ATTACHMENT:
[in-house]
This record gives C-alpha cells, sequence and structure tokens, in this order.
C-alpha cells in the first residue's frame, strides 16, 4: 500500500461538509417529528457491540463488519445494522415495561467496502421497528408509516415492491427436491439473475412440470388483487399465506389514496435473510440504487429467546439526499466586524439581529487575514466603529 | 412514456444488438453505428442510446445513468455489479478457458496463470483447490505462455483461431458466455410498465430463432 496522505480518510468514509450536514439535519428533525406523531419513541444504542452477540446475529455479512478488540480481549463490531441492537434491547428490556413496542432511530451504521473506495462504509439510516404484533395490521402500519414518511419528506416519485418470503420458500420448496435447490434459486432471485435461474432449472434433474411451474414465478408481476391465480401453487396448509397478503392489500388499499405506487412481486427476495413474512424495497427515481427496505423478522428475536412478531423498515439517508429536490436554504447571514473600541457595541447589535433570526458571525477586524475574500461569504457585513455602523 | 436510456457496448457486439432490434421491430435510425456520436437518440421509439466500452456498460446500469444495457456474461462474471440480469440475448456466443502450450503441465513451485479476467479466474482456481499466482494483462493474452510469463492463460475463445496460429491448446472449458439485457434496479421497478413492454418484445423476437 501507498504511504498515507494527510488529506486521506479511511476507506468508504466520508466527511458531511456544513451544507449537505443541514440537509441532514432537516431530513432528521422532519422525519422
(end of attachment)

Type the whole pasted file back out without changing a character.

[in-house]
This record gives C-alpha cells, sequence and structure tokens, in this order.
C-alpha cells in the first residue's frame, strides 16, 4: 500500500461538509417529528457491540463488519445494522415495561467496502421497528408509516415492491427436491439473475412440470388483487399465506389514496435473510440504487429467546439526499466586524439581529487575514466603529 | 412514456444488438453505428442510446445513468455489479478457458496463470483447490505462455483461431458466455410498465430463432 496522505480518510468514509450536514439535519428533525406523531419513541444504542452477540446475529455479512478488540480481549463490531441492537434491547428490556413496542432511530451504521473506495462504509439510516404484533395490521402500519414518511419528506416519485418470503420458500420448496435447490434459486432471485435461474432449472434433474411451474414465478408481476391465480401453487396448509397478503392489500388499499405506487412481486427476495413474512424495497427515481427496505423478522428475536412478531423498515439517508429536490436554504447571514473600541457595541447589535433570526458571525477586524475574500461569504457585513455602523 | 436510456457496448457486439432490434421491430435510425456520436437518440421509439466500452456498460446500469444495457456474461462474471440480469440475448456466443502450450503441465513451485479476467479466474482456481499466482494483462493474452510469463492463460475463445496460429491448446472449458439485457434496479421497478413492454418484445423476437 501507498504511504498515507494527510488529506486521506479511511476507506468508504466520508466527511458531511456544513451544507449537505443541514440537509441532514432537516431530513432528521422532519422525519422